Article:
The information posted below is provided to bring an understanding to citizens and elected officials as to the true solvency and operation of the Public Employee Retirement Association.
By Doug Crandall, RPENM Member and Former PERA Board Chair
underlying assumptions (none of which have been brought up by Representative Stewart), and is not a true gauge of the solvency of the pension plan. Pension standards generally recognize a plan that is 80% funded as a safe and acceptable level. At the last actuarial valuation, through June 30, 2010, PERA was 78%
funded. This figure is based upon a five year “smoothing” method that takes into account the ups and downs of the financial markets. In other words, the two worst years of the past several decades are included in the calculation and PERA is still in quite good shape. Considering that the past two years have produced double digit returns, the plan is in even better shape today. In fact, total PERA assets once again exceed
$12 billion and have nearly recovered every dollar lost in the great recession.
increases are already in effect, “but to address the current budget crisis, not solvency of
the retirement fund.” It is true that the State Legislature chose to reduce their share of
retirement funding and pass it along to State employees to assist in closing the budget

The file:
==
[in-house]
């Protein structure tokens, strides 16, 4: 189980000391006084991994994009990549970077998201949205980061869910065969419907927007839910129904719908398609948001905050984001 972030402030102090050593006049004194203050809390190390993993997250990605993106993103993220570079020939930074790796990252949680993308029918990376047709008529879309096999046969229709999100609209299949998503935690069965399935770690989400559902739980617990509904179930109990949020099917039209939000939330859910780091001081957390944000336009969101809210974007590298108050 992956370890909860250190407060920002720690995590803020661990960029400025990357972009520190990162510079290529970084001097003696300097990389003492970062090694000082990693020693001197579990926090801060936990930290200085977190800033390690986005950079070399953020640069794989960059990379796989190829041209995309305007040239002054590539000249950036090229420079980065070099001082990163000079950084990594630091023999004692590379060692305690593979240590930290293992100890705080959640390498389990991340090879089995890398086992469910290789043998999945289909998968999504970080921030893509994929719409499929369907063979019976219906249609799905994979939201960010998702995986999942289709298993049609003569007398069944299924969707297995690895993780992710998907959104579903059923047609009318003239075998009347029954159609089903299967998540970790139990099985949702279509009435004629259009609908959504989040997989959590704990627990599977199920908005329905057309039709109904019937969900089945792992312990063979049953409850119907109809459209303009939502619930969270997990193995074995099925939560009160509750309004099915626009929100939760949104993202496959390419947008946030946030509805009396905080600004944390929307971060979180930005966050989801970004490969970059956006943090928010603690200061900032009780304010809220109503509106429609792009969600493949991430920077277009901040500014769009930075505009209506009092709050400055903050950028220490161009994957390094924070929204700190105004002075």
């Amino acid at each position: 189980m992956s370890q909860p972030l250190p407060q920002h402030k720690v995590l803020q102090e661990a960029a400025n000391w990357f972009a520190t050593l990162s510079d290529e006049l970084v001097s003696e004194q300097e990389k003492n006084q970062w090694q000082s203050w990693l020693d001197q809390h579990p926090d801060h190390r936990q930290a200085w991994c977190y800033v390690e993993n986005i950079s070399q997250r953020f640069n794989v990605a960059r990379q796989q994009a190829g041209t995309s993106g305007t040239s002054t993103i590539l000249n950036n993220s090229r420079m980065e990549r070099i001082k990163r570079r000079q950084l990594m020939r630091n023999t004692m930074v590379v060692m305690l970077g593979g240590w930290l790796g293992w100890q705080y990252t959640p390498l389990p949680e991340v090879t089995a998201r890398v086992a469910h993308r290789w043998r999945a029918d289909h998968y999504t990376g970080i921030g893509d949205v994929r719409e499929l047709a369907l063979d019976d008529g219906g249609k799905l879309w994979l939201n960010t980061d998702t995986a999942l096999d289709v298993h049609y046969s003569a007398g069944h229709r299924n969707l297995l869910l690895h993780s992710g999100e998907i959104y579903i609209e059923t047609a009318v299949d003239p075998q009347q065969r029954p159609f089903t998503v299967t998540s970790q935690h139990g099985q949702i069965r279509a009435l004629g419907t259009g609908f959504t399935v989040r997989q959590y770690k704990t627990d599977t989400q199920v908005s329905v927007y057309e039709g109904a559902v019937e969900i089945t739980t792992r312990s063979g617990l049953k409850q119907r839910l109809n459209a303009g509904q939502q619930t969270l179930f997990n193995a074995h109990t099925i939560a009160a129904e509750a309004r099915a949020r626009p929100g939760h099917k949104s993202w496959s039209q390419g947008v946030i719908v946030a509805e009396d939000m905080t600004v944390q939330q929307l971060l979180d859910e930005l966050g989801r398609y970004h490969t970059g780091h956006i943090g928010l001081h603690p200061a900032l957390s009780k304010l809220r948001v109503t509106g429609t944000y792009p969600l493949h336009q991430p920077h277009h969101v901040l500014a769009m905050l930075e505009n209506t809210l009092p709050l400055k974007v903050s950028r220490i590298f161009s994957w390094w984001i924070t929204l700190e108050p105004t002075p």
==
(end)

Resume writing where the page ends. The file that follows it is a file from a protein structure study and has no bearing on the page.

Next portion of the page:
deficit, but this is irrelevant to the argument of solvency.
contributions when any of the PERA plans (e.g., state employees, municipal firefighters
or police) fails to meet acceptable funding standards. The budgetary issues are entirely
separate from PERAʼs fiduciary due diligence in assuring that all of the PERA plans
remain adequately funded.
pension plan financing and investing each PERA Board member is required to attend at
least one trustee conference each year that deals exclusively with public employee
pension issues. Additionally, every year the Board spends at least two full days at a
mandatory retreat on nothing but investment and actuarial issues involving the PERA
plan. Even further, the PERA Board and investment committee meets twice monthly to
review investments, market trends and money manager performance.
Both fiduciary law and the New Mexico state constitution provide the PERA board
members with the sole authority and duty to manage and protect the PERA fund for
both future and current retirees. Representative Mimi Stewart is a good legislator and
well respected by RPENM, her peers and the voters in her district. But Representative
Stewart has many responsibilities and does not have the time to truly understand the
needs and challenges of a $12 billion pension fund. However, Representative Stewart,
RPENM members, New Mexico taxpayers and the thousands of current an future
PERA retirees may rest assured that the PERA Board is diligently administering the
PERA fund to assure that it is safe and sound today, tomorrow and for generations to